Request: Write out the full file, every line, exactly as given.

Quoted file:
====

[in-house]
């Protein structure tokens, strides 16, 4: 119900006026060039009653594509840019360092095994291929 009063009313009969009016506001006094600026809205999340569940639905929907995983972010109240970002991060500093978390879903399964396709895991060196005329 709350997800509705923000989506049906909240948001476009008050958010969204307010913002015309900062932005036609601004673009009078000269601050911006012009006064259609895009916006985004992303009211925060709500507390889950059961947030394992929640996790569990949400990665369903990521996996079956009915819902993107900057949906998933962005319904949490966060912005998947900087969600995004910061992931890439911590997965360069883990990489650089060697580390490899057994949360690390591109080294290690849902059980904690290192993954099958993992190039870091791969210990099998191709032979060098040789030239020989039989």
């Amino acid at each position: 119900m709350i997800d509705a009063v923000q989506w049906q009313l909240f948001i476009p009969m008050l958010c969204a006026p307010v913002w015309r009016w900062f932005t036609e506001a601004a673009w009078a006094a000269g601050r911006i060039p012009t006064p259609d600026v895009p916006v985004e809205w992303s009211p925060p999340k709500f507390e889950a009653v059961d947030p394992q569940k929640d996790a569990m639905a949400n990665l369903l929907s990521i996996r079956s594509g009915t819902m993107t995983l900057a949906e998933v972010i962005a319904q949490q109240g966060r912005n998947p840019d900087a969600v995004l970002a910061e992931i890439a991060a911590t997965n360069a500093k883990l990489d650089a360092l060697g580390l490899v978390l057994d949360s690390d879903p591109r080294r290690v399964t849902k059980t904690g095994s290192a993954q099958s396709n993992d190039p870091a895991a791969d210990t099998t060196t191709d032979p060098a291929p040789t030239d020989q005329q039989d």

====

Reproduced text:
[in-house]
């Protein structure tokens, strides 16, 4: 119900006026060039009653594509840019360092095994291929 009063009313009969009016506001006094600026809205999340569940639905929907995983972010109240970002991060500093978390879903399964396709895991060196005329 709350997800509705923000989506049906909240948001476009008050958010969204307010913002015309900062932005036609601004673009009078000269601050911006012009006064259609895009916006985004992303009211925060709500507390889950059961947030394992929640996790569990949400990665369903990521996996079956009915819902993107900057949906998933962005319904949490966060912005998947900087969600995004910061992931890439911590997965360069883990990489650089060697580390490899057994949360690390591109080294290690849902059980904690290192993954099958993992190039870091791969210990099998191709032979060098040789030239020989039989």
């Amino acid at each position: 119900m709350i997800d509705a009063v923000q989506w049906q009313l909240f948001i476009p009969m008050l958010c969204a006026p307010v913002w015309r009016w900062f932005t036609e506001a601004a673009w009078a006094a000269g601050r911006i060039p012009t006064p259609d600026v895009p916006v985004e809205w992303s009211p925060p999340k709500f507390e889950a009653v059961d947030p394992q569940k929640d996790a569990m639905a949400n990665l369903l929907s990521i996996r079956s594509g009915t819902m993107t995983l900057a949906e998933v972010i962005a319904q949490q109240g966060r912005n998947p840019d900087a969600v995004l970002a910061e992931i890439a991060a911590t997965n360069a500093k883990l990489d650089a360092l060697g580390l490899v978390l057994d949360s690390d879903p591109r080294r290690v399964t849902k059980t904690g095994s290192a993954q099958s396709n993992d190039p870091a895991a791969d210990t099998t060196t191709d032979p060098a291929p040789t030239d020989q005329q039989d």